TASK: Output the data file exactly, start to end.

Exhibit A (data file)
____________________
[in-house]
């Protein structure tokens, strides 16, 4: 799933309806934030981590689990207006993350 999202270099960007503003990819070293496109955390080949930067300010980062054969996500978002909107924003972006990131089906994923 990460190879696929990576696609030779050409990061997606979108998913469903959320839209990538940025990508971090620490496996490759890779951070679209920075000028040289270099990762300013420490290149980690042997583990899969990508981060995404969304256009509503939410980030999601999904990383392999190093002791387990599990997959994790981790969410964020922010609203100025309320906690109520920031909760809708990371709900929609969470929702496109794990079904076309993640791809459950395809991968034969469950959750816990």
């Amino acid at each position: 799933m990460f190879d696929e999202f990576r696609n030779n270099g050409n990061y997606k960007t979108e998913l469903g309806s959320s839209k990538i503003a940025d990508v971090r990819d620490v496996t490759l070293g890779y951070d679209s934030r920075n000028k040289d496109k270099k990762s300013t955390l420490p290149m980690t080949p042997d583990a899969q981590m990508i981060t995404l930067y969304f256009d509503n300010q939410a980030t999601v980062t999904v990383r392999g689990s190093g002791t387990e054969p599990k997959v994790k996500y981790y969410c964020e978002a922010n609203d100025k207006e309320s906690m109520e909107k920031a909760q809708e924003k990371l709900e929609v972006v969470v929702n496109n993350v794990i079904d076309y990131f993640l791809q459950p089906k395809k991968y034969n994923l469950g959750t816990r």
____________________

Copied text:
[in-house]
């Protein structure tokens, strides 16, 4: 799933309806934030981590689990207006993350 999202270099960007503003990819070293496109955390080949930067300010980062054969996500978002909107924003972006990131089906994923 990460190879696929990576696609030779050409990061997606979108998913469903959320839209990538940025990508971090620490496996490759890779951070679209920075000028040289270099990762300013420490290149980690042997583990899969990508981060995404969304256009509503939410980030999601999904990383392999190093002791387990599990997959994790981790969410964020922010609203100025309320906690109520920031909760809708990371709900929609969470929702496109794990079904076309993640791809459950395809991968034969469950959750816990």
């Amino acid at each position: 799933m990460f190879d696929e999202f990576r696609n030779n270099g050409n990061y997606k960007t979108e998913l469903g309806s959320s839209k990538i503003a940025d990508v971090r990819d620490v496996t490759l070293g890779y951070d679209s934030r920075n000028k040289d496109k270099k990762s300013t955390l420490p290149m980690t080949p042997d583990a899969q981590m990508i981060t995404l930067y969304f256009d509503n300010q939410a980030t999601v980062t999904v990383r392999g689990s190093g002791t387990e054969p599990k997959v994790k996500y981790y969410c964020e978002a922010n609203d100025k207006e309320s906690m109520e909107k920031a909760q809708e924003k990371l709900e929609v972006v969470v929702n496109n993350v794990i079904d076309y990131f993640l791809q459950p089906k395809k991968y034969n994923l469950g959750t816990r």